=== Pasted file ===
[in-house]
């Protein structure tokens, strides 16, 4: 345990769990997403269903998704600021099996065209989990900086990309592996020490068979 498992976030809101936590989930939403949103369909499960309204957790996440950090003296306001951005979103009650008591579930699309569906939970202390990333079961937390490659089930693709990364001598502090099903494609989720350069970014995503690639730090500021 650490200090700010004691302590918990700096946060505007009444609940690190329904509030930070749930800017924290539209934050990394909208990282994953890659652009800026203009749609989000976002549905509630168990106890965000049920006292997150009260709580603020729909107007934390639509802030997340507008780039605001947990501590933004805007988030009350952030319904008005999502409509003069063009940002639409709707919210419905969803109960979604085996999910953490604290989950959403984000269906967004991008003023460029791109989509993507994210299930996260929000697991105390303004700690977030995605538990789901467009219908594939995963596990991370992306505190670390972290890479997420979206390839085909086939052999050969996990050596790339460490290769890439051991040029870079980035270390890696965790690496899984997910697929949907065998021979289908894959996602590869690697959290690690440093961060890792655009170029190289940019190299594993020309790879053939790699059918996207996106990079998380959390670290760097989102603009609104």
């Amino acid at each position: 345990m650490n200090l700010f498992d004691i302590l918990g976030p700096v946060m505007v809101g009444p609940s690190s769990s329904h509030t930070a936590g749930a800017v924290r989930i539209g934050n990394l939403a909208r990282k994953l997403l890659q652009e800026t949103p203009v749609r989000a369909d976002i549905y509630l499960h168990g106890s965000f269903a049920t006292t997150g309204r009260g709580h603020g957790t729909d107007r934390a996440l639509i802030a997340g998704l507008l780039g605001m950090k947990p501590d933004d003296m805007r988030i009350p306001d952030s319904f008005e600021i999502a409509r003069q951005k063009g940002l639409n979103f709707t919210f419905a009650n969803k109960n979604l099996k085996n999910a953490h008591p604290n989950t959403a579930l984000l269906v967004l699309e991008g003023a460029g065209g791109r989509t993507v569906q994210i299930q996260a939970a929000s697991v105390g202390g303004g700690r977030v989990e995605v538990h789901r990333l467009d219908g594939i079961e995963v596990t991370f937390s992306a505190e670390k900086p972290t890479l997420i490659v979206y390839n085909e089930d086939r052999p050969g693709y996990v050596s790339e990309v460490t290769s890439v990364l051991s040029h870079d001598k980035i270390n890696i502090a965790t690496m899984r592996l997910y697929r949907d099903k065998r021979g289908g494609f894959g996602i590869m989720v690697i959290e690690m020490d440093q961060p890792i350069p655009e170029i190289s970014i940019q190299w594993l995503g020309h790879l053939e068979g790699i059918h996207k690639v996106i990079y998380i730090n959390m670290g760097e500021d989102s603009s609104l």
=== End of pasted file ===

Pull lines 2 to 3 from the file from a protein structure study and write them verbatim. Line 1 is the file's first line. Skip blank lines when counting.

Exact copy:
């Protein structure tokens, strides 16, 4: 345990769990997403269903998704600021099996065209989990900086990309592996020490068979 498992976030809101936590989930939403949103369909499960309204957790996440950090003296306001951005979103009650008591579930699309569906939970202390990333079961937390490659089930693709990364001598502090099903494609989720350069970014995503690639730090500021 650490200090700010004691302590918990700096946060505007009444609940690190329904509030930070749930800017924290539209934050990394909208990282994953890659652009800026203009749609989000976002549905509630168990106890965000049920006292997150009260709580603020729909107007934390639509802030997340507008780039605001947990501590933004805007988030009350952030319904008005999502409509003069063009940002639409709707919210419905969803109960979604085996999910953490604290989950959403984000269906967004991008003023460029791109989509993507994210299930996260929000697991105390303004700690977030995605538990789901467009219908594939995963596990991370992306505190670390972290890479997420979206390839085909086939052999050969996990050596790339460490290769890439051991040029870079980035270390890696965790690496899984997910697929949907065998021979289908894959996602590869690697959290690690440093961060890792655009170029190289940019190299594993020309790879053939790699059918996207996106990079998380959390670290760097989102603009609104």
């Amino acid at each position: 345990m650490n200090l700010f498992d004691i302590l918990g976030p700096v946060m505007v809101g009444p609940s690190s769990s329904h509030t930070a936590g749930a800017v924290r989930i539209g934050n990394l939403a909208r990282k994953l997403l890659q652009e800026t949103p203009v749609r989000a369909d976002i549905y509630l499960h168990g106890s965000f269903a049920t006292t997150g309204r009260g709580h603020g957790t729909d107007r934390a996440l639509i802030a997340g998704l507008l780039g605001m950090k947990p501590d933004d003296m805007r988030i009350p306001d952030s319904f008005e600021i999502a409509r003069q951005k063009g940002l639409n979103f709707t919210f419905a009650n969803k109960n979604l099996k085996n999910a953490h008591p604290n989950t959403a579930l984000l269906v967004l699309e991008g003023a460029g065209g791109r989509t993507v569906q994210i299930q996260a939970a929000s697991v105390g202390g303004g700690r977030v989990e995605v538990h789901r990333l467009d219908g594939i079961e995963v596990t991370f937390s992306a505190e670390k900086p972290t890479l997420i490659v979206y390839n085909e089930d086939r052999p050969g693709y996990v050596s790339e990309v460490t290769s890439v990364l051991s040029h870079d001598k980035i270390n890696i502090a965790t690496m899984r592996l997910y697929r949907d099903k065998r021979g289908g494609f894959g996602i590869m989720v690697i959290e690690m020490d440093q961060p890792i350069p655009e170029i190289s970014i940019q190299w594993l995503g020309h790879l053939e068979g790699i059918h996207k690639v996106i990079y998380i730090n959390m670290g760097e500021d989102s603009s609104l």